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AND PROUD OF IT!!
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Discussion Starter · #1 ·
With all the research I have been doing with the DNR, I have come across a little piece of information that turns out to be a big detail for all the Michigan ORV parks.

Private land owners and their invited guests are not required to license ORV's that are operated exclusively on their private property. HOWEVER, ORV Parks are not considered private property, they are businesses, and therefore, licensing is REQUIRED of ORV's used in areas open to public operations regardless of whether the ORV is owned by a resident or non-resident of Michigan. Thought I'd pass this information on.
 
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I can name numerous businesses that don't have licensed vehicles on their property.

I find it really hard to believe that the government can force a SOS license on any private land, let alone a DNR officer telling you this.

DNR wouldn't have any jurisdiction there
 

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AND PROUD OF IT!!
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Discussion Starter · #4 ·
I realize this. This is why I posted this information. I know some parks that don't enforce this, but, it's in the handbook. I llike to see off road parks around. It's good for everybody.:thumb:
 

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Praise the lowered
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I saw it in person SEVERAL times at OSTC (with the original owner Ken, not Deano the douche) where he told the DNR to get out. AND THEY DID!!
(just my 2 cents from the cheap seats)
 
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I saw it in person SEVERAL times at OSTC (with the original owner Ken, not Deano the douche) where he told the DNR to get out. AND THEY DID!!
(just my 2 cents from the cheap seats)
uhh, sure. Why the hell would any law enforcement be allowed on private property if they didn't have proof something illegal was going on?
 

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AND PROUD OF IT!!
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Discussion Starter · #8 ·
Off road parks are NOT PRIVATE PROPERTY. It's open to everyone. If you advertise and have signs up and are registered with the State Of MIchigan as a business, inwhich you have to be to have a valid bank account with your business name on, the land is no longer private. If you receive money for persons to enter your premises for them to receive something in return, such as wheeling, you are considered a business. This is also the reason why all the ORV parks have to carry insurance. If your land is private property, then the land owners home owners insurance would cover any accidents. Off road parks have to carry a bigger and special insurance policy to cover the people who come to wheel. The special liability insurance also applies to any wheeling event, such as competitions held at the off road parks. The parks are allowed to hold compettions, but if these competitions are a timed event, then the park has to pay a higher insurance rate and specifically list the event name because of the "racing to get to the finish line on the competition." If a competition is NOT A TIMED EVENT, and is solely based on a points system, then the park does not need a higher insurance limit.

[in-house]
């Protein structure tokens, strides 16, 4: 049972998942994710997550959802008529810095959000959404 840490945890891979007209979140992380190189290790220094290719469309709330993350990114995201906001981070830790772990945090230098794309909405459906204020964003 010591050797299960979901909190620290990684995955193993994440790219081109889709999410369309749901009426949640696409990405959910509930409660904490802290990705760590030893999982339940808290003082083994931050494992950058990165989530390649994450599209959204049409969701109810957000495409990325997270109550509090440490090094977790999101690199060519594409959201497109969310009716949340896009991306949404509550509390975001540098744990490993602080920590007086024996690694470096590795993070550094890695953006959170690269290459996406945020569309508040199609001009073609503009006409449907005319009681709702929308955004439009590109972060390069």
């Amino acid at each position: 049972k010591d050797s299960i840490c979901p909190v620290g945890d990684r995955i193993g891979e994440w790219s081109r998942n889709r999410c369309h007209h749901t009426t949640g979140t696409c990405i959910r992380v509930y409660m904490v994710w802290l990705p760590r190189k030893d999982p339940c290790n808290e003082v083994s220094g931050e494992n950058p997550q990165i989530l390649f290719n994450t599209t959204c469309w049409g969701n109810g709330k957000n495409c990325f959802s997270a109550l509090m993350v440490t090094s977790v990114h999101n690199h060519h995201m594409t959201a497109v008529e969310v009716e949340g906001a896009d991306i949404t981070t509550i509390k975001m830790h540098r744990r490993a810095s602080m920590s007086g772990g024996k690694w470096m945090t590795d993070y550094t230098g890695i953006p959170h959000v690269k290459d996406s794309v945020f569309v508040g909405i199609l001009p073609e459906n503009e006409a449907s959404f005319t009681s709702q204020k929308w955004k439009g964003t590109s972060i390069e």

Anyone can pick up this hand book at their local DNR office. What I posted is found on page 25 under It's The Law! Here are the places you can pick the bookup at:

District # 3 in Crystal Falls, Mi

District #4 in Newberry, Mi

District #5 in Gaylard, MI

District #6 Cadillac, MI

District #7 Roscommon, MI

District # 8 in Bay City, MI

District #9 in Twin Lake, MI

District #10 in Southfield, MI

District#11 in East Lansing, MI

District #12 in Plainwell, MI
 

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Are you referring to this section?

ORV License

The DNR issues licenses for all ORVs on an annual basis. The annual fee for an ORV license is $16.25.

Licenses are valid from April 1 through March 31 of the following year, regardless of the date of purchase.

Vehicles that are licensed under the Motor Vehicle Code as "street vehicles" require an ORV license only when they are being used as an ORV. A street-licensed ORV does not need an ORV license to use forest roads, but it will need an ORV license if it is used on designated trails or in areas designated for cross-country use.

An ORV license is not required for street-licensed vehicles used on the frozen surface of public waters or designated ORV routes.

Private land owners, owners' family members, and their invited guests are not required to license ORVs that are operated exclusively on the owners' private property.

Licensing is required of ORVs used in areas open to public operations, regardless of whether the ORV is owned by a resident or nonresident of Michigan.
Handbook is actually found on line as well.
http://www.offroad-ed.com/mi/handbook/registration.htm
 

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that guy
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i doubt the offroad parks are going to make this a requirement as i feel you have interpreted this incorrectly.

id love to recieve a ticket for this while at r&v next weekend. my lawyer would have a hayday in court with that ticket.
 

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i doubt the offroad parks are going to make this a requirement as i feel you have interpreted this incorrectly.

id love to recieve a ticket for this while at r&v next weekend. my lawyer would have a hayday in court with that ticket.
I didn't say I agreed, only pointing out the section referred to.